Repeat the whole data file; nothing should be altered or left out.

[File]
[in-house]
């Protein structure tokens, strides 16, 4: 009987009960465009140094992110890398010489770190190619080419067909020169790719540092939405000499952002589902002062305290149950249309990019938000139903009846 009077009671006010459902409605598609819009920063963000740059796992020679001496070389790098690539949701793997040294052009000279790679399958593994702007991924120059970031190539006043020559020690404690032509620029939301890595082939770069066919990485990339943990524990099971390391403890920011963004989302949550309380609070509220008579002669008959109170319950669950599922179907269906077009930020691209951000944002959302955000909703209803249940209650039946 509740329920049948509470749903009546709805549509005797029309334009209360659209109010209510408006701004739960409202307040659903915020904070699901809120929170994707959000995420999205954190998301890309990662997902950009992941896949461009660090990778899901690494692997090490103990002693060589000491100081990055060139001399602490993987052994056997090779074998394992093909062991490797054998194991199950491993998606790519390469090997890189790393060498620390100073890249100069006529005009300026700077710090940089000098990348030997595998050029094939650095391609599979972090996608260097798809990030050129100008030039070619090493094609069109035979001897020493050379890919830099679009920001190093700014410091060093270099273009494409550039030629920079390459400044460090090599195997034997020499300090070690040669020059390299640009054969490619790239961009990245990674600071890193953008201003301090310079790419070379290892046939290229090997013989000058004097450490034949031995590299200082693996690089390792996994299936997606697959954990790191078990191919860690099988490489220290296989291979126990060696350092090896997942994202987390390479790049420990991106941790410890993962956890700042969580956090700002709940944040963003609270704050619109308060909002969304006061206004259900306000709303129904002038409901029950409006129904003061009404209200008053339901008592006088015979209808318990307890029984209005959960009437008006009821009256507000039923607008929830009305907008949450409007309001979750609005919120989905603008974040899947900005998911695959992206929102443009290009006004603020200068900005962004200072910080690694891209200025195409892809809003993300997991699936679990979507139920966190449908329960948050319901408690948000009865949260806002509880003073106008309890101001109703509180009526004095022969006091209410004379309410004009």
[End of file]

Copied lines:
[in-house]
């Protein structure tokens, strides 16, 4: 009987009960465009140094992110890398010489770190190619080419067909020169790719540092939405000499952002589902002062305290149950249309990019938000139903009846 009077009671006010459902409605598609819009920063963000740059796992020679001496070389790098690539949701793997040294052009000279790679399958593994702007991924120059970031190539006043020559020690404690032509620029939301890595082939770069066919990485990339943990524990099971390391403890920011963004989302949550309380609070509220008579002669008959109170319950669950599922179907269906077009930020691209951000944002959302955000909703209803249940209650039946 509740329920049948509470749903009546709805549509005797029309334009209360659209109010209510408006701004739960409202307040659903915020904070699901809120929170994707959000995420999205954190998301890309990662997902950009992941896949461009660090990778899901690494692997090490103990002693060589000491100081990055060139001399602490993987052994056997090779074998394992093909062991490797054998194991199950491993998606790519390469090997890189790393060498620390100073890249100069006529005009300026700077710090940089000098990348030997595998050029094939650095391609599979972090996608260097798809990030050129100008030039070619090493094609069109035979001897020493050379890919830099679009920001190093700014410091060093270099273009494409550039030629920079390459400044460090090599195997034997020499300090070690040669020059390299640009054969490619790239961009990245990674600071890193953008201003301090310079790419070379290892046939290229090997013989000058004097450490034949031995590299200082693996690089390792996994299936997606697959954990790191078990191919860690099988490489220290296989291979126990060696350092090896997942994202987390390479790049420990991106941790410890993962956890700042969580956090700002709940944040963003609270704050619109308060909002969304006061206004259900306000709303129904002038409901029950409006129904003061009404209200008053339901008592006088015979209808318990307890029984209005959960009437008006009821009256507000039923607008929830009305907008949450409007309001979750609005919120989905603008974040899947900005998911695959992206929102443009290009006004603020200068900005962004200072910080690694891209200025195409892809809003993300997991699936679990979507139920966190449908329960948050319901408690948000009865949260806002509880003073106008309890101001109703509180009526004095022969006091209410004379309410004009």